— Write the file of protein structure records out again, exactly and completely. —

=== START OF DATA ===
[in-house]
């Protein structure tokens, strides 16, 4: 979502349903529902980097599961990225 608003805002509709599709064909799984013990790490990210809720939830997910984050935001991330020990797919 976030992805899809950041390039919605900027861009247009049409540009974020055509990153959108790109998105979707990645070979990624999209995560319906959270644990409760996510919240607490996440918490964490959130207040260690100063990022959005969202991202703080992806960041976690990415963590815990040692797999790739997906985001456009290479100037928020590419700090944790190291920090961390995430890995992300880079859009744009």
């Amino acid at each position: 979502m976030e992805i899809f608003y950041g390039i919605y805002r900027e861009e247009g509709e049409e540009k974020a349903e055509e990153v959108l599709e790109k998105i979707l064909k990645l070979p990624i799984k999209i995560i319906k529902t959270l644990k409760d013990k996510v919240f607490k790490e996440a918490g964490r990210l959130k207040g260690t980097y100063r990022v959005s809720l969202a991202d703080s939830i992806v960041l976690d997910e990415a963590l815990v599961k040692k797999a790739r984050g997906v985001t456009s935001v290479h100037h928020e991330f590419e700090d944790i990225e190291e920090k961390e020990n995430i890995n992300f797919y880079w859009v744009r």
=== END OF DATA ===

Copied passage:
[in-house]
């Protein structure tokens, strides 16, 4: 979502349903529902980097599961990225 608003805002509709599709064909799984013990790490990210809720939830997910984050935001991330020990797919 976030992805899809950041390039919605900027861009247009049409540009974020055509990153959108790109998105979707990645070979990624999209995560319906959270644990409760996510919240607490996440918490964490959130207040260690100063990022959005969202991202703080992806960041976690990415963590815990040692797999790739997906985001456009290479100037928020590419700090944790190291920090961390995430890995992300880079859009744009």
């Amino acid at each position: 979502m976030e992805i899809f608003y950041g390039i919605y805002r900027e861009e247009g509709e049409e540009k974020a349903e055509e990153v959108l599709e790109k998105i979707l064909k990645l070979p990624i799984k999209i995560i319906k529902t959270l644990k409760d013990k996510v919240f607490k790490e996440a918490g964490r990210l959130k207040g260690t980097y100063r990022v959005s809720l969202a991202d703080s939830i992806v960041l976690d997910e990415a963590l815990v599961k040692k797999a790739r984050g997906v985001t456009s935001v290479h100037h928020e991330f590419e700090d944790i990225e190291e920090k961390e020990n995430i890995n992300f797919y880079w859009v744009r």